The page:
The Bug Genie team blog

What's cooking behind the scenes of The Bug Genie

So, what does it look like – part 2

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In the first post, we looked out some of the first differences you’ll notice after upgrading to 3.2. This post we’ll look at some of the more functional-related changes we’ve made in 3.2, more specifically how we’ve made managing projects easier, faster and better.

Project dashboard

As soon as you start navigating away from the frontpage, you’ll start seeing changes all over the place. One of the more visible changes is the new project dashboard – now configurable just like the user dashboard, and sporting a visual overhaul with more emphasis on the information you choose, instead of the “one-size-fits-all” dashboard solution in 3.1.

The project dashboard in 3.1

The project dashboard in 3.2

As you can see, the dashboard now contains widgets just like the user dashboard, and you can customize the project dashboard from the “Customize” link to the left. There are about 20 default widgets to start with, and all public project searches can also be added to the dashboard. All widgets can be collapsed, and you can move them around from the customization popup.

Managing issues

One of the key parts when working with the project is managing the issues themselves. After all, what would an issue tracker be without good issue management? In 3.1, we’ve focussed a lot on making this easier and more powerful, as well as getting more “basic” functionality in there. Let’s have a look at the list of issues in all search results.

3.1 issue results view

One of the main problems in 3.1 is the lack of functionality in the issue results view. It does the job of giving you a glance of the issues resulting from your search, but outside the scope of simply displaying issues with the predefined columns, it doesn’t really do a good job. Also, the default view is quite the space waster, where you’re more likely to actually focus on the issues themselves, managing them and getting more information. So, what have we done in 3.2?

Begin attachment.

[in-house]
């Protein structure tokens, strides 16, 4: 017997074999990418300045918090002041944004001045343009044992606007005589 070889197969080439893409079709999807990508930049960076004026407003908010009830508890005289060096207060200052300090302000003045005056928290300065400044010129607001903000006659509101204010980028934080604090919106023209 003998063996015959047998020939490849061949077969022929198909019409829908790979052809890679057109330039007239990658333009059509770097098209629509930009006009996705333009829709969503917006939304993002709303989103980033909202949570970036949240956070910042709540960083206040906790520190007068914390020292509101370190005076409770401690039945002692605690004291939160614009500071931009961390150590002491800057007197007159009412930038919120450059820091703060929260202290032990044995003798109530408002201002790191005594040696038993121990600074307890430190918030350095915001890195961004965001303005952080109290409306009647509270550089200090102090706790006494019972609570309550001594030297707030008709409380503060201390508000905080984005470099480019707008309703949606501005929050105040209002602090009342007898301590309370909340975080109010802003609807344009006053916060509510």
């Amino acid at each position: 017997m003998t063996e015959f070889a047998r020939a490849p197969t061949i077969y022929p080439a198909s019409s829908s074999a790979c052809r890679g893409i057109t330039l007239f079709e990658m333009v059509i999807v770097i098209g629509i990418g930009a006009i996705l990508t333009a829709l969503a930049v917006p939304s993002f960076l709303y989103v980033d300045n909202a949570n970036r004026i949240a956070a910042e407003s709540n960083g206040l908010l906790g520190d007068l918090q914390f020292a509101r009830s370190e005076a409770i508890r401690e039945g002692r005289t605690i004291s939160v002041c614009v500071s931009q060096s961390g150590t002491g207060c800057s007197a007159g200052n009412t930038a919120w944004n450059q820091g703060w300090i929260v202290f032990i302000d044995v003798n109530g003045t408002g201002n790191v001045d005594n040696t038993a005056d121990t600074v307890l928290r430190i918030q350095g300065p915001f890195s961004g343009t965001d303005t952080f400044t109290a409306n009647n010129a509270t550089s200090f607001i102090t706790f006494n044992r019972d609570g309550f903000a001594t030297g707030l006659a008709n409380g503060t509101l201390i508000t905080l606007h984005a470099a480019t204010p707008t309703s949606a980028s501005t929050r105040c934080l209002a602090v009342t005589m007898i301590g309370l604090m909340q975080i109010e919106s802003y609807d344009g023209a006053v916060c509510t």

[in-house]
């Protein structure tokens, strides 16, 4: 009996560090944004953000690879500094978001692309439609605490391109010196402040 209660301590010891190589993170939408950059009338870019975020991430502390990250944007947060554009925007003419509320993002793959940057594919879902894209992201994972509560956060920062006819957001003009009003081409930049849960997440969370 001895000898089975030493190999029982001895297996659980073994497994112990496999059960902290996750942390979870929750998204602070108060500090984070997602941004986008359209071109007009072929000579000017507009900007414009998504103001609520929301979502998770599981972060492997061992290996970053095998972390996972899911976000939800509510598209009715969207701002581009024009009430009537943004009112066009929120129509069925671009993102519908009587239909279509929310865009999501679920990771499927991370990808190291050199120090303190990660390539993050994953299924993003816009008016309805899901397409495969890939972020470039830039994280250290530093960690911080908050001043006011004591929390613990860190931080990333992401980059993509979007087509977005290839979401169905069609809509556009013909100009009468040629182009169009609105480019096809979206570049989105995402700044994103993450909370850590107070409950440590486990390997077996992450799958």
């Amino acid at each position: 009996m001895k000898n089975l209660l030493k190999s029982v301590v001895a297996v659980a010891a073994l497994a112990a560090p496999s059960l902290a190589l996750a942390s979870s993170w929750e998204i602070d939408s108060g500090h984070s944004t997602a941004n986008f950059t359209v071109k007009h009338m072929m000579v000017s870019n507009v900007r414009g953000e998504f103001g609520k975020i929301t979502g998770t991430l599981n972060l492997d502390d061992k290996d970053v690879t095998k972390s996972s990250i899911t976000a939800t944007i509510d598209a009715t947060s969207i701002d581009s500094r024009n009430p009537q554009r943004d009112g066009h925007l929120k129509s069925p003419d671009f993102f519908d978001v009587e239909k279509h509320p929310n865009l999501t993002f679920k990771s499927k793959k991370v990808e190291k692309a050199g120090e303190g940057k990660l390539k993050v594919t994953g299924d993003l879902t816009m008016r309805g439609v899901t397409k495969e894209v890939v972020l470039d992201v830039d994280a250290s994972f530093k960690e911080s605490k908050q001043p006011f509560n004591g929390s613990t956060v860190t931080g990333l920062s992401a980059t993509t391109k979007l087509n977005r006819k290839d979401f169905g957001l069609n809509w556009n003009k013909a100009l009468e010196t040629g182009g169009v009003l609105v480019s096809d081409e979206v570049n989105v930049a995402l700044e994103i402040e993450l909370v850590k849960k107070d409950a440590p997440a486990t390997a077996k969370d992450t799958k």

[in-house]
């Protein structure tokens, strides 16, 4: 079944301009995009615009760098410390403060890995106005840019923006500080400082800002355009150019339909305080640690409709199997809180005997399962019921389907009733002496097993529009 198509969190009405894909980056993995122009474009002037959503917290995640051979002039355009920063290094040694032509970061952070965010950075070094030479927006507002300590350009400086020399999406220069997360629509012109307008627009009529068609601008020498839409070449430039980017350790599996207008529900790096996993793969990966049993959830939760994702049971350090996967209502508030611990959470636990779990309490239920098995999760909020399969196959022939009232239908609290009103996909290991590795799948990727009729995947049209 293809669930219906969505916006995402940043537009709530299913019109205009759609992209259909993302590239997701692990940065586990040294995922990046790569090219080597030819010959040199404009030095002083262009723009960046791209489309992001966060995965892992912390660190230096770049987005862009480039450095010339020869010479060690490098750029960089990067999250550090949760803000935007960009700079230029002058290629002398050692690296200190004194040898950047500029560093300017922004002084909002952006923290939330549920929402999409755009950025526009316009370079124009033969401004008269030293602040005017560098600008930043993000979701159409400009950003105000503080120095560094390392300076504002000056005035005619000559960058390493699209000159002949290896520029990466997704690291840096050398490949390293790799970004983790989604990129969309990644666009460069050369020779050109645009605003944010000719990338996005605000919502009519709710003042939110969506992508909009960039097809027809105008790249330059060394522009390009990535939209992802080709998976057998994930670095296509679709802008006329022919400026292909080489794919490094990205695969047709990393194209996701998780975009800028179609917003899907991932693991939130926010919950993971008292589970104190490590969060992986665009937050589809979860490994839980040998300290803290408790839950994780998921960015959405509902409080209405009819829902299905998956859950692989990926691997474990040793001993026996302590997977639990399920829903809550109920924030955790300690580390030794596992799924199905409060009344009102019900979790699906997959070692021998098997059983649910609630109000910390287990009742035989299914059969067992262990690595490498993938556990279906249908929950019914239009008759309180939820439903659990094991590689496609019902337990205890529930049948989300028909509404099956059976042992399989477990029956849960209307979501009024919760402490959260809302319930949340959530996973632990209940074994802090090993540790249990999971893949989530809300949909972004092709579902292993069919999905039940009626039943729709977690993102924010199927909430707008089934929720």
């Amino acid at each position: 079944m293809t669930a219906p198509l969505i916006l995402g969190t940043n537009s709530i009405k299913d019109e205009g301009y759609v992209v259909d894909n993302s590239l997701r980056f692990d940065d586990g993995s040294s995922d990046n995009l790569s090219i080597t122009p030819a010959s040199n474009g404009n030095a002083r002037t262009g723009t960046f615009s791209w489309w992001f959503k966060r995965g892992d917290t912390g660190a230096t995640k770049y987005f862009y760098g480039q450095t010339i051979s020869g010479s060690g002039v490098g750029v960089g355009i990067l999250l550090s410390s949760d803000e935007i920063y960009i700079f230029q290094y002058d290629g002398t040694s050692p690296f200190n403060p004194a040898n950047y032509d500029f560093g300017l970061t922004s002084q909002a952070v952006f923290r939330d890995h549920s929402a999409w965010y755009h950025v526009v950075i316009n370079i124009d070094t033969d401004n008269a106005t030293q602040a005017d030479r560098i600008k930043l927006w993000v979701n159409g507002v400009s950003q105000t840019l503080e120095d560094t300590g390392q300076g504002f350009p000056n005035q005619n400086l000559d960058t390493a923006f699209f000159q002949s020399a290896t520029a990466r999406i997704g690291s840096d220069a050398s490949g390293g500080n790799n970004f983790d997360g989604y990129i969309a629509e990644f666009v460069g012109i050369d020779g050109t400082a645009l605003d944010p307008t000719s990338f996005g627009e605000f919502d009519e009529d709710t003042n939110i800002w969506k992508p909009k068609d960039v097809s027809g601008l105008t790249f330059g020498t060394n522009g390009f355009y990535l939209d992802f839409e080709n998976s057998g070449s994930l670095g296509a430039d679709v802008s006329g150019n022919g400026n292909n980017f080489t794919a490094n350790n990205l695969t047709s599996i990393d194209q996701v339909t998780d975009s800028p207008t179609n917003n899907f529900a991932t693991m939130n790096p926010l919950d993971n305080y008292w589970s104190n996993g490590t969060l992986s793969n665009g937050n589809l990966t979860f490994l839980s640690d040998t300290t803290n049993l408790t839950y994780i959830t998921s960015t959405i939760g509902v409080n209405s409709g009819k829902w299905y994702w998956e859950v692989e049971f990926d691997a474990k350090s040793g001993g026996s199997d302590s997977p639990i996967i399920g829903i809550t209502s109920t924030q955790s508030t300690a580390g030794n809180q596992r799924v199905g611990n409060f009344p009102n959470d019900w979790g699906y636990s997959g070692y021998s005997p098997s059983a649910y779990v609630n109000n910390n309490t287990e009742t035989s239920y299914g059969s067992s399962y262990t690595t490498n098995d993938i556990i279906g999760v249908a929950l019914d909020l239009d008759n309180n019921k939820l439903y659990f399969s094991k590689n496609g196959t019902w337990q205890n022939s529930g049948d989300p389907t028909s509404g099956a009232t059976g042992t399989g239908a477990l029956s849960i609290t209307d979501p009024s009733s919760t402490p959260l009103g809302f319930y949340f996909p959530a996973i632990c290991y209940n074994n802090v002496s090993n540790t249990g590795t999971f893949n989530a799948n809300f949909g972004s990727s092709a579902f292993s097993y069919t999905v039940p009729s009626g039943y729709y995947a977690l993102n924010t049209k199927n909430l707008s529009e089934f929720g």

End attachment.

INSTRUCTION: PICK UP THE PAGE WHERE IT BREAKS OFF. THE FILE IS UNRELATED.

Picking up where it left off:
3.2 issue results view

One of the things you’ll instantly notice is the primary focus is now the issues themselves, instead of the search result interface. Here are some highlights:

  • Fully interactive search results list – you can edit many issue details from the quick edit menu to the far right. It’s faded out by default, but whenever you hover any of the rows, the icon “lights up”, and clicking on it brings up a “Quick edit” menu with easy access to many common operations.
  • Bulk operations straight from the results list – bulk operations were never available in 3.1, but in 3.2 the arrive with a bang! Select any issues in the result list, and the bulk operations menu will appear. From this menu you can update details for one or more issues, even perform (available) workflow operations on several issues at once! As the result list is fully interactive, the issues will be updated in the results view as you change details.